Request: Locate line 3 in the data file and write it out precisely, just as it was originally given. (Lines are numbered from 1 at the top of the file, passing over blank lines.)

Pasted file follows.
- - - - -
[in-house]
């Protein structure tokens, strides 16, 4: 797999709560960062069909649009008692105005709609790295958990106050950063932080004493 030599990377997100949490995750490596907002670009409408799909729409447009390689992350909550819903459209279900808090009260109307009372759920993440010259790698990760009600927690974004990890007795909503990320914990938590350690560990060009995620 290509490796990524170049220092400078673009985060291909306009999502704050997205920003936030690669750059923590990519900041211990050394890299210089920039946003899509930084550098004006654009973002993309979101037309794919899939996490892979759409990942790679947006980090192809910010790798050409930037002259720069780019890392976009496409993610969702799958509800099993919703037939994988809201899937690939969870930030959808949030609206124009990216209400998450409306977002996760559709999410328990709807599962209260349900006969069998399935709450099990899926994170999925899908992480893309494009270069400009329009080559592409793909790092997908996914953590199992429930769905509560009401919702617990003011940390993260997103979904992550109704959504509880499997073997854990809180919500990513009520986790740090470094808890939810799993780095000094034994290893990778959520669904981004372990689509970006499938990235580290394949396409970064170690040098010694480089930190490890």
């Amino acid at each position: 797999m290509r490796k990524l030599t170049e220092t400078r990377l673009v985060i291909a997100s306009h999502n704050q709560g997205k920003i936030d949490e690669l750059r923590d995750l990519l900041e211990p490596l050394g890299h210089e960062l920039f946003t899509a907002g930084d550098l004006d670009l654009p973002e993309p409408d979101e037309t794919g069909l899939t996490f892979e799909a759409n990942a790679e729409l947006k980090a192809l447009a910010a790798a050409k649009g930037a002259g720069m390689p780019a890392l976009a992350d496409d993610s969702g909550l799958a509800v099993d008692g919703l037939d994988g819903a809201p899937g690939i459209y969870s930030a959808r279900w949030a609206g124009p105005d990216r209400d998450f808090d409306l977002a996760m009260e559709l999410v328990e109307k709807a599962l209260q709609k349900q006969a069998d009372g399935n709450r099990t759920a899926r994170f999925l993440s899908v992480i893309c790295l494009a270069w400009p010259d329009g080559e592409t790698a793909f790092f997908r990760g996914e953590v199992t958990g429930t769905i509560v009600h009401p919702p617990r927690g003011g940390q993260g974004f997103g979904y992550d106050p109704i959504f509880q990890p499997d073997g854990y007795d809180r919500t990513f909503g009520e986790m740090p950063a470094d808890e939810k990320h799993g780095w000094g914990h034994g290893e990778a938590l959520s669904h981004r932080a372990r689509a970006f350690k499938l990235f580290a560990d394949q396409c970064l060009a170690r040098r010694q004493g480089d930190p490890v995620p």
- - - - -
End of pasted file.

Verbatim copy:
């Amino acid at each position: 797999m290509r490796k990524l030599t170049e220092t400078r990377l673009v985060i291909a997100s306009h999502n704050q709560g997205k920003i936030d949490e690669l750059r923590d995750l990519l900041e211990p490596l050394g890299h210089e960062l920039f946003t899509a907002g930084d550098l004006d670009l654009p973002e993309p409408d979101e037309t794919g069909l899939t996490f892979e799909a759409n990942a790679e729409l947006k980090a192809l447009a910010a790798a050409k649009g930037a002259g720069m390689p780019a890392l976009a992350d496409d993610s969702g909550l799958a509800v099993d008692g919703l037939d994988g819903a809201p899937g690939i459209y969870s930030a959808r279900w949030a609206g124009p105005d990216r209400d998450f808090d409306l977002a996760m009260e559709l999410v328990e109307k709807a599962l209260q709609k349900q006969a069998d009372g399935n709450r099990t759920a899926r994170f999925l993440s899908v992480i893309c790295l494009a270069w400009p010259d329009g080559e592409t790698a793909f790092f997908r990760g996914e953590v199992t958990g429930t769905i509560v009600h009401p919702p617990r927690g003011g940390q993260g974004f997103g979904y992550d106050p109704i959504f509880q990890p499997d073997g854990y007795d809180r919500t990513f909503g009520e986790m740090p950063a470094d808890e939810k990320h799993g780095w000094g914990h034994g290893e990778a938590l959520s669904h981004r932080a372990r689509a970006f350690k499938l990235f580290a560990d394949q396409c970064l060009a170690r040098r010694q004493g480089d930190p490890v995620p």